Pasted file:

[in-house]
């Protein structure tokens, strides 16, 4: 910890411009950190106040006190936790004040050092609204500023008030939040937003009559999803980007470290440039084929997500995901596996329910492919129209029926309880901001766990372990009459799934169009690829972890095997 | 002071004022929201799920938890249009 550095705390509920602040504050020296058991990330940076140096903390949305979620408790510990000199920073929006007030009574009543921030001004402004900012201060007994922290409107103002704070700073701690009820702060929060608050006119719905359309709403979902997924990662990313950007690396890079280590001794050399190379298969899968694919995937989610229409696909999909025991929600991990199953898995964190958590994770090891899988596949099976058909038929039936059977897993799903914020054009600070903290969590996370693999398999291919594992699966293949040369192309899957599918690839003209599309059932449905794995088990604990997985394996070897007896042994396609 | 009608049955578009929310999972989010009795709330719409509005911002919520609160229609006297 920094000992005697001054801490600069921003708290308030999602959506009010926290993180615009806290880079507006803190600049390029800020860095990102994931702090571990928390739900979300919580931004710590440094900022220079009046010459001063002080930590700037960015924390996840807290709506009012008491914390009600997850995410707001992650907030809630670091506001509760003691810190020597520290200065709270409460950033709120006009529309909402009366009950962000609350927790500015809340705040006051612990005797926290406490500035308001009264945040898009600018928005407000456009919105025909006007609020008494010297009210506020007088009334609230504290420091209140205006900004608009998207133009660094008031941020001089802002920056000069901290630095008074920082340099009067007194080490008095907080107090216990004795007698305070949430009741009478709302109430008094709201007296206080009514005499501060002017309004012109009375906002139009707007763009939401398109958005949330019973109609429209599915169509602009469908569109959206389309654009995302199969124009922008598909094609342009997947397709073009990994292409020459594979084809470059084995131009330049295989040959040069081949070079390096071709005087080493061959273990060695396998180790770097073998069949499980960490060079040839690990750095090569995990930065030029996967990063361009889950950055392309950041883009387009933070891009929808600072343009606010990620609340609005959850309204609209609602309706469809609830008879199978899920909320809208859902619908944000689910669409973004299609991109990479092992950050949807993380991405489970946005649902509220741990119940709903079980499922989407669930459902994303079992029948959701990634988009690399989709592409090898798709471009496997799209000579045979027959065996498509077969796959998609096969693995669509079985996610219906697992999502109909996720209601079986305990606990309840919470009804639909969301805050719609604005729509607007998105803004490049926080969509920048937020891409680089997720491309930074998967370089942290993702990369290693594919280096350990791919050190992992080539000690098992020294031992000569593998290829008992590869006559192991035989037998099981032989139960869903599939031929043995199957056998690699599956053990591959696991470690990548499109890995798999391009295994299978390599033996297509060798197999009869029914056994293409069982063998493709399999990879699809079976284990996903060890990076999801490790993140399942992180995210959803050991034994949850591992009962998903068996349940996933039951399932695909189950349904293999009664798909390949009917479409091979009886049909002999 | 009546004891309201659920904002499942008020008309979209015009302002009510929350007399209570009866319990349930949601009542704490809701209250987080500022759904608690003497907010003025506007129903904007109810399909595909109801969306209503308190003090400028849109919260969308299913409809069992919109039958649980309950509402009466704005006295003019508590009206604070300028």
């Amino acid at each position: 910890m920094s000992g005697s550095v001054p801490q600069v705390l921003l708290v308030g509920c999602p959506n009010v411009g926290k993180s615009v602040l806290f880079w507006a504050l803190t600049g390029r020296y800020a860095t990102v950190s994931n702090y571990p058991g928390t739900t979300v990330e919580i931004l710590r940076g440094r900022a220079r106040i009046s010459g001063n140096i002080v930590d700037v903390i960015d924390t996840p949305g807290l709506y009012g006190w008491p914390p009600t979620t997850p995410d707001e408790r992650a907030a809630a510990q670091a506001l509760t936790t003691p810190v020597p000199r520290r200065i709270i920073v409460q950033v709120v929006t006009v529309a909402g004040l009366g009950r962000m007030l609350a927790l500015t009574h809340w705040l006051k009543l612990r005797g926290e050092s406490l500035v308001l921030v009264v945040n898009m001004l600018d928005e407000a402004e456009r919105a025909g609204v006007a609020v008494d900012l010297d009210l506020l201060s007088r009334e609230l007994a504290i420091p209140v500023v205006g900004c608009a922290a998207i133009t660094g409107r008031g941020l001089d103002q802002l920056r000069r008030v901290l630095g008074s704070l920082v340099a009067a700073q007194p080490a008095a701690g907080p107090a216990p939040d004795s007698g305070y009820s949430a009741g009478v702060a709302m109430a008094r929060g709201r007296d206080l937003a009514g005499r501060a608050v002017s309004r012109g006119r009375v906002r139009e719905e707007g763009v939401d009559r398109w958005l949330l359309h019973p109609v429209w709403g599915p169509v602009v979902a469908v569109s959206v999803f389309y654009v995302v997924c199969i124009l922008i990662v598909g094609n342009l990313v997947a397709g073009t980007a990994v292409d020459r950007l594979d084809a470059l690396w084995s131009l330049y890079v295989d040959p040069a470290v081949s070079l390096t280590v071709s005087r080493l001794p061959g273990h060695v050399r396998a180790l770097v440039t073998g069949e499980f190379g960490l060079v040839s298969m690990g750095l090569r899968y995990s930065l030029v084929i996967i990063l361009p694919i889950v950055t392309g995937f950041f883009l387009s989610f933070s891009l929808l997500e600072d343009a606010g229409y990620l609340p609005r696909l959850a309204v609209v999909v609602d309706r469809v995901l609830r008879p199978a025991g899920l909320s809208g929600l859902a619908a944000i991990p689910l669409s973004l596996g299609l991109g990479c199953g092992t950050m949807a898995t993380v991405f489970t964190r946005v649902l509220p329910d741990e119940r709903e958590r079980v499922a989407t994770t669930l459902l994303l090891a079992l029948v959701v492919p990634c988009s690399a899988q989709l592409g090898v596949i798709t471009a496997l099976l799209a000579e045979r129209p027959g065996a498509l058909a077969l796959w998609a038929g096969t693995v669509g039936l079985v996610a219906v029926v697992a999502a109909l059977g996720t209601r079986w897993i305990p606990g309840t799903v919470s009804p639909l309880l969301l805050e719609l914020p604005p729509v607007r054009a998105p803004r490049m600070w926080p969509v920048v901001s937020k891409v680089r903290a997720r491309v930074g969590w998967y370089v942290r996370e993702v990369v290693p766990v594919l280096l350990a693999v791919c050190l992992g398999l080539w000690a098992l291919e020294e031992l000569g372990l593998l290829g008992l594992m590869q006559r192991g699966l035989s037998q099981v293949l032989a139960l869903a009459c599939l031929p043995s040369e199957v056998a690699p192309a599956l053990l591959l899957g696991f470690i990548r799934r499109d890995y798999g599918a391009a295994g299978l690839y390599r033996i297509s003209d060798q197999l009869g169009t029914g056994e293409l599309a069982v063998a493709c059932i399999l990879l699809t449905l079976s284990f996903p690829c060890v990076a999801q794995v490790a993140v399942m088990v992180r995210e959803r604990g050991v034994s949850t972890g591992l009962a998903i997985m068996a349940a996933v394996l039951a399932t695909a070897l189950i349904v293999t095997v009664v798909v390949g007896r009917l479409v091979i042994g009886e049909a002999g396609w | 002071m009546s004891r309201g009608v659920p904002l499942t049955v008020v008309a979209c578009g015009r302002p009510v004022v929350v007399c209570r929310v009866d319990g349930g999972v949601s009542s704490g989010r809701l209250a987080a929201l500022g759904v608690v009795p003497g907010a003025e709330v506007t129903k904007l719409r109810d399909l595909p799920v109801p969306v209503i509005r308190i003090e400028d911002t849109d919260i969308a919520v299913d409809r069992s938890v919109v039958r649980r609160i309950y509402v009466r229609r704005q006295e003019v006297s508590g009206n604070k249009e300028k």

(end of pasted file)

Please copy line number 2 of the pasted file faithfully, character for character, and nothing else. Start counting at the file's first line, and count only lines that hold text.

């Protein structure tokens, strides 16, 4: 910890411009950190106040006190936790004040050092609204500023008030939040937003009559999803980007470290440039084929997500995901596996329910492919129209029926309880901001766990372990009459799934169009690829972890095997 | 002071004022929201799920938890249009 550095705390509920602040504050020296058991990330940076140096903390949305979620408790510990000199920073929006007030009574009543921030001004402004900012201060007994922290409107103002704070700073701690009820702060929060608050006119719905359309709403979902997924990662990313950007690396890079280590001794050399190379298969899968694919995937989610229409696909999909025991929600991990199953898995964190958590994770090891899988596949099976058909038929039936059977897993799903914020054009600070903290969590996370693999398999291919594992699966293949040369192309899957599918690839003209599309059932449905794995088990604990997985394996070897007896042994396609 | 009608049955578009929310999972989010009795709330719409509005911002919520609160229609006297 920094000992005697001054801490600069921003708290308030999602959506009010926290993180615009806290880079507006803190600049390029800020860095990102994931702090571990928390739900979300919580931004710590440094900022220079009046010459001063002080930590700037960015924390996840807290709506009012008491914390009600997850995410707001992650907030809630670091506001509760003691810190020597520290200065709270409460950033709120006009529309909402009366009950962000609350927790500015809340705040006051612990005797926290406490500035308001009264945040898009600018928005407000456009919105025909006007609020008494010297009210506020007088009334609230504290420091209140205006900004608009998207133009660094008031941020001089802002920056000069901290630095008074920082340099009067007194080490008095907080107090216990004795007698305070949430009741009478709302109430008094709201007296206080009514005499501060002017309004012109009375906002139009707007763009939401398109958005949330019973109609429209599915169509602009469908569109959206389309654009995302199969124009922008598909094609342009997947397709073009990994292409020459594979084809470059084995131009330049295989040959040069081949070079390096071709005087080493061959273990060695396998180790770097073998069949499980960490060079040839690990750095090569995990930065030029996967990063361009889950950055392309950041883009387009933070891009929808600072343009606010990620609340609005959850309204609209609602309706469809609830008879199978899920909320809208859902619908944000689910669409973004299609991109990479092992950050949807993380991405489970946005649902509220741990119940709903079980499922989407669930459902994303079992029948959701990634988009690399989709592409090898798709471009496997799209000579045979027959065996498509077969796959998609096969693995669509079985996610219906697992999502109909996720209601079986305990606990309840919470009804639909969301805050719609604005729509607007998105803004490049926080969509920048937020891409680089997720491309930074998967370089942290993702990369290693594919280096350990791919050190992992080539000690098992020294031992000569593998290829008992590869006559192991035989037998099981032989139960869903599939031929043995199957056998690699599956053990591959696991470690990548499109890995798999391009295994299978390599033996297509060798197999009869029914056994293409069982063998493709399999990879699809079976284990996903060890990076999801490790993140399942992180995210959803050991034994949850591992009962998903068996349940996933039951399932695909189950349904293999009664798909390949009917479409091979009886049909002999 | 009546004891309201659920904002499942008020008309979209015009302002009510929350007399209570009866319990349930949601009542704490809701209250987080500022759904608690003497907010003025506007129903904007109810399909595909109801969306209503308190003090400028849109919260969308299913409809069992919109039958649980309950509402009466704005006295003019508590009206604070300028």